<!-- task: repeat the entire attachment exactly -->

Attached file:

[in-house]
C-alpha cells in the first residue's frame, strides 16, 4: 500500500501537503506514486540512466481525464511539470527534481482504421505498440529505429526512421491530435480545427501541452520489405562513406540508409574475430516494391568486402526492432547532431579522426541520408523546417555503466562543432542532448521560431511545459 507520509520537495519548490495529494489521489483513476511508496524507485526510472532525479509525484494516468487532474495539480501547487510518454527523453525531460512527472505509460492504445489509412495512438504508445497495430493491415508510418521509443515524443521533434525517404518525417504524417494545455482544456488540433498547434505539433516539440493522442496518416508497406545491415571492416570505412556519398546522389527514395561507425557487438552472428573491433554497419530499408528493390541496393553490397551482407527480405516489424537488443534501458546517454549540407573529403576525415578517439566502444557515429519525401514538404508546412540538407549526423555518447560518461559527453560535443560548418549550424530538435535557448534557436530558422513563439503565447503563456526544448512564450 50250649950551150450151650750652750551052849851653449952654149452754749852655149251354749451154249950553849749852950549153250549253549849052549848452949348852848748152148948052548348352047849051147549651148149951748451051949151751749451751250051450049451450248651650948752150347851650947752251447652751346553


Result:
[in-house]
C-alpha cells in the first residue's frame, strides 16, 4: 500500500501537503506514486540512466481525464511539470527534481482504421505498440529505429526512421491530435480545427501541452520489405562513406540508409574475430516494391568486402526492432547532431579522426541520408523546417555503466562543432542532448521560431511545459 507520509520537495519548490495529494489521489483513476511508496524507485526510472532525479509525484494516468487532474495539480501547487510518454527523453525531460512527472505509460492504445489509412495512438504508445497495430493491415508510418521509443515524443521533434525517404518525417504524417494545455482544456488540433498547434505539433516539440493522442496518416508497406545491415571492416570505412556519398546522389527514395561507425557487438552472428573491433554497419530499408528493390541496393553490397551482407527480405516489424537488443534501458546517454549540407573529403576525415578517439566502444557515429519525401514538404508546412540538407549526423555518447560518461559527453560535443560548418549550424530538435535557448534557436530558422513563439503565447503563456526544448512564450 50250649950551150450151650750652750551052849851653449952654149452754749852655149251354749451154249950553849749852950549153250549253549849052549848452949348852848748152148948052548348352047849051147549651148149951748451051949151751749451751250051450049451450248651650948752150347851650947752251447652751346553